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Release No. 96-014

For Release: Immediately

NASA Langley Story Opportunities - March

Understanding the Effects of Space Debris: The Mir Environmental Effects Payload (MEEP) will be attached to the Russian space station Mir during STS-76 in late March. MEEP will study the frequency and effects of space debris striking the Mir space station. MEEP will be attached to the Mir shuttle docking module during a spacewalk by mission specialists Godwin and Clifford. MEEP will remain attached to Mir until late 1997, when the four experiment containers will be retrieved by another space shuttle crew (STS-86) and returned to Earth for study. Photos, video, fact sheets and interviews are available.

PUBLIC AFFAIRS CONTACT: Catherine E. Watson (757) 864-6122

Aircraft Flow Images Available Via Internet. The first schlieren photographs to show shock waves around supersonic aircraft in flight are now available on the Internet. The two images show the shock waves - very strong sound waves - being generated by the aircraft flying at a distance of several miles. The schlieren technique uses a bright edged source of light - in this case, the edge of the sun - to detect regions of varying refraction to trace otherwise invisible pressure waves. The photos were taken with a ground telescope equipped with a special optical system. The technology will be useful for sonic boom and high-speed aerodynamic studies. Interview also available.

PUBLIC AFFAIRS CONTACT: Keith Henry (757) 864-6120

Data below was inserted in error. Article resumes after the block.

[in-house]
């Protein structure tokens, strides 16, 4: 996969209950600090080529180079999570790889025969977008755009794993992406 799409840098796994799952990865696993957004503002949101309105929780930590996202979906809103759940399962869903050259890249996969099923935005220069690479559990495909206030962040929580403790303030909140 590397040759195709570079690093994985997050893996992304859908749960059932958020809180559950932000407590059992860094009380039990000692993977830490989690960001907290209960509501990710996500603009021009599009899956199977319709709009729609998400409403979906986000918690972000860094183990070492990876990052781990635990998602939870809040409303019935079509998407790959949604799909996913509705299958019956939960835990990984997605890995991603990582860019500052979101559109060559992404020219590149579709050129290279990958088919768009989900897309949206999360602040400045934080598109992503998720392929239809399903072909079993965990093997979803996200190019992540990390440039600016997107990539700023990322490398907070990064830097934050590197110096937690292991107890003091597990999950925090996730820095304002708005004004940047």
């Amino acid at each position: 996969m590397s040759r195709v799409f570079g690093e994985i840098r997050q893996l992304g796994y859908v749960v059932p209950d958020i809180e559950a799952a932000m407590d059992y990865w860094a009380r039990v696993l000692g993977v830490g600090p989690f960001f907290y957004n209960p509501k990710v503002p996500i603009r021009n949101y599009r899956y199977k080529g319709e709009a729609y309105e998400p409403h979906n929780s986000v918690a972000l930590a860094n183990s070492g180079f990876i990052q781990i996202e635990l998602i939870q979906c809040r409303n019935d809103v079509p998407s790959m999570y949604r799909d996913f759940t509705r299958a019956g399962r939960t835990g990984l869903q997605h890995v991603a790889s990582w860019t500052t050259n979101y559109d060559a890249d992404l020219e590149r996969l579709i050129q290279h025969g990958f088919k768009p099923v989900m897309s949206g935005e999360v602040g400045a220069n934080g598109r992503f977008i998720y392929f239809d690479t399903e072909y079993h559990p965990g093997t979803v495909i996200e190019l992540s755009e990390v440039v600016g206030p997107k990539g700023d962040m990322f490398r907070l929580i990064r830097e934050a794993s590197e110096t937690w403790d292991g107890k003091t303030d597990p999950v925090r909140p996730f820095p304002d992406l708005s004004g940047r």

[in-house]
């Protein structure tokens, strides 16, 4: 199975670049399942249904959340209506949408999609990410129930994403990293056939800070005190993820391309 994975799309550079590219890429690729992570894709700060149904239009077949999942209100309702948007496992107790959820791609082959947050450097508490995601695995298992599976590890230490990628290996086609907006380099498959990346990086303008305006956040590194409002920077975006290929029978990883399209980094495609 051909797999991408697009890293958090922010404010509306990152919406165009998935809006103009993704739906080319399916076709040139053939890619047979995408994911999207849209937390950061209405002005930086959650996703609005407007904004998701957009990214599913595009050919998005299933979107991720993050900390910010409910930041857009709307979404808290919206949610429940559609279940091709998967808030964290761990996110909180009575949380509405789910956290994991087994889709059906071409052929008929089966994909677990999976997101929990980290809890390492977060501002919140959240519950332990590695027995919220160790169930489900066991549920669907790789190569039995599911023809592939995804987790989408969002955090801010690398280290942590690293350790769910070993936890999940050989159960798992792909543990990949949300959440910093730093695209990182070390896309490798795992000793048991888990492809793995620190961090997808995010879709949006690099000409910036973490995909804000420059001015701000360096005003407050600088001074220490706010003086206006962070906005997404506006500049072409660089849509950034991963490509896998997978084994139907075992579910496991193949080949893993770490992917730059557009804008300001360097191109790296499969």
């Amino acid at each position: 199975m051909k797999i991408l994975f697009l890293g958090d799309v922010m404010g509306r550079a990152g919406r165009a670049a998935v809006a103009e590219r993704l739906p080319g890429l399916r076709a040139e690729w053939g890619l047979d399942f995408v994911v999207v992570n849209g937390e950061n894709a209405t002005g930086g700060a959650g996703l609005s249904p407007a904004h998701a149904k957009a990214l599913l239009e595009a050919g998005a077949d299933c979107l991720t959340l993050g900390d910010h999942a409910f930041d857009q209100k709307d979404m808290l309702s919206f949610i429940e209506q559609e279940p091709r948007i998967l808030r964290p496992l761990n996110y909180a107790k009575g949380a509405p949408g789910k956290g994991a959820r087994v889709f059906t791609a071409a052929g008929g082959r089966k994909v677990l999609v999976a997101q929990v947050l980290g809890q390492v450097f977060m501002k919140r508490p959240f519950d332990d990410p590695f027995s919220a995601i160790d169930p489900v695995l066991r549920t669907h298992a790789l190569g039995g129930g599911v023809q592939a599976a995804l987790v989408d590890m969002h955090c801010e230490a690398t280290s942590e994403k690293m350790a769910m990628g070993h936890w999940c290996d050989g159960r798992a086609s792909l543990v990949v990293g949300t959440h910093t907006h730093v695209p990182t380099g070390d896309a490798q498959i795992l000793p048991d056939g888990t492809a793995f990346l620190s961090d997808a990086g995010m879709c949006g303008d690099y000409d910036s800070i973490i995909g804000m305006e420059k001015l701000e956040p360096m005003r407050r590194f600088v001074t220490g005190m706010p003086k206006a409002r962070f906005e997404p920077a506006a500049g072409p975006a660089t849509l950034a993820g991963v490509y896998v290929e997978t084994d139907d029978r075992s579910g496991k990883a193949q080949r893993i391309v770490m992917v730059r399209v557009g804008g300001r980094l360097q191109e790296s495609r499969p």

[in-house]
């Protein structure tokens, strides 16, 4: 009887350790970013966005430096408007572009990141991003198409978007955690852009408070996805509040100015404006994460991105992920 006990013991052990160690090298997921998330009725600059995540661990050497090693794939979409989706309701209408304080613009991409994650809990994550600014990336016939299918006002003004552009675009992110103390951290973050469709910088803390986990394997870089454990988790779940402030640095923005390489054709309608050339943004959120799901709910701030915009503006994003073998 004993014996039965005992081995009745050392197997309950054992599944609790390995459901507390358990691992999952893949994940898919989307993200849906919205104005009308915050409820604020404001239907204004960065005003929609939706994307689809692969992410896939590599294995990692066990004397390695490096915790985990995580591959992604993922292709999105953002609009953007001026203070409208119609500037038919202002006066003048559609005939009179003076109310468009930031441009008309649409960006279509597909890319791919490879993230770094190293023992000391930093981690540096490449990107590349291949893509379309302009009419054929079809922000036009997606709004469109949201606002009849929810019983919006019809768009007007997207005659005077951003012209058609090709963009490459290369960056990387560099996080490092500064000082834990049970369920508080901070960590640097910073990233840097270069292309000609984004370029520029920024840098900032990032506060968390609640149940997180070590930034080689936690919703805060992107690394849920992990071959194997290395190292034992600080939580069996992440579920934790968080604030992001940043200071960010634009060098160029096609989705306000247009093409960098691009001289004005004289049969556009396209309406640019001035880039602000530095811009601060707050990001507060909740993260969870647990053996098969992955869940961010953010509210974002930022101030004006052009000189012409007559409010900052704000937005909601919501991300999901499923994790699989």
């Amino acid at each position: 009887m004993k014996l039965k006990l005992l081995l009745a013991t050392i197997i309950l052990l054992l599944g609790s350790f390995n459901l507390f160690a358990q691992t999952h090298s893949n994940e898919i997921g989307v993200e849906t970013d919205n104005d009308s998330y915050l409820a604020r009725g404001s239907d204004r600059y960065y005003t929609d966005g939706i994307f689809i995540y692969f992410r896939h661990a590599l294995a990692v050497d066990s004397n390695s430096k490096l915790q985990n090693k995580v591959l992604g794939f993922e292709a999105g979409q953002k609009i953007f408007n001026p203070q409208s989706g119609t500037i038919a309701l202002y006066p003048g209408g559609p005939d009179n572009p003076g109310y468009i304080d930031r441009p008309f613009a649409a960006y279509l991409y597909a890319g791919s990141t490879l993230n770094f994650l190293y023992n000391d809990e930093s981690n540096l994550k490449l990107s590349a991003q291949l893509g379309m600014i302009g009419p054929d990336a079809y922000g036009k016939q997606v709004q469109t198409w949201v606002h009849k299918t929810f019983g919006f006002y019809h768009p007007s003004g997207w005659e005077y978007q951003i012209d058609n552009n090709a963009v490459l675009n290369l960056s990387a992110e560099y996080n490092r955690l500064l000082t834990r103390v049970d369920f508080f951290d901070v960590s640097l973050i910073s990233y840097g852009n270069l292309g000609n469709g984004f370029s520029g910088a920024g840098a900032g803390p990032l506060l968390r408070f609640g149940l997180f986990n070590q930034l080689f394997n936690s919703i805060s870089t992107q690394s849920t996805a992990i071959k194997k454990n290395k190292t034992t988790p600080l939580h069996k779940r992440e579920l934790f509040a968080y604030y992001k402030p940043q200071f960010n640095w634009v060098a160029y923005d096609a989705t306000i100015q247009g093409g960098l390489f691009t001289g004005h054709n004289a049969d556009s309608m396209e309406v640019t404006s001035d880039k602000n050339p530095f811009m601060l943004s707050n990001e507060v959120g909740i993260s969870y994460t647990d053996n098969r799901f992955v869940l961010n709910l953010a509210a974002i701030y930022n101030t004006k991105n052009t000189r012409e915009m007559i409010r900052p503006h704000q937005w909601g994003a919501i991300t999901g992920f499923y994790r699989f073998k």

Lightweight Fuel Tank for Space Shuttle. NASA Langley researchers are conducting novel mechanical testing on a new lightweight aluminum alloy for the space shuttle's external tank. The engineers hope to develop a new material that will reduce the weight of the external tank by 8,000 pounds. Engineers are simulating flight loads on the lightweight tank to help designers better understand how the new lightweight aluminum alloy will perform during an actual shuttle flight. Interviews available.

PUBLIC AFFAIRS CONTACT: Ron Harvey (757) 864-6527

The Success of the Clementine Mission to the Moon. Air Force Colonel Pedro "Pete" Rustan, Director of the Small Satellite Development Office in the National Reconnaissance Office, will discuss the 1994 Clementine mission to the moon at 2 p.m. March 18 at the NASA Langley H.J.E. Reid Conference Center, Hampton, Va. Rustan, the Clementine mission director, will discuss why the Clementine program was started, how it was managed and the implications for future small satellite projects. Interviews are available.

PUBLIC AFFAIRS CONTACT: Catherine E. Watson (757) 864-6122

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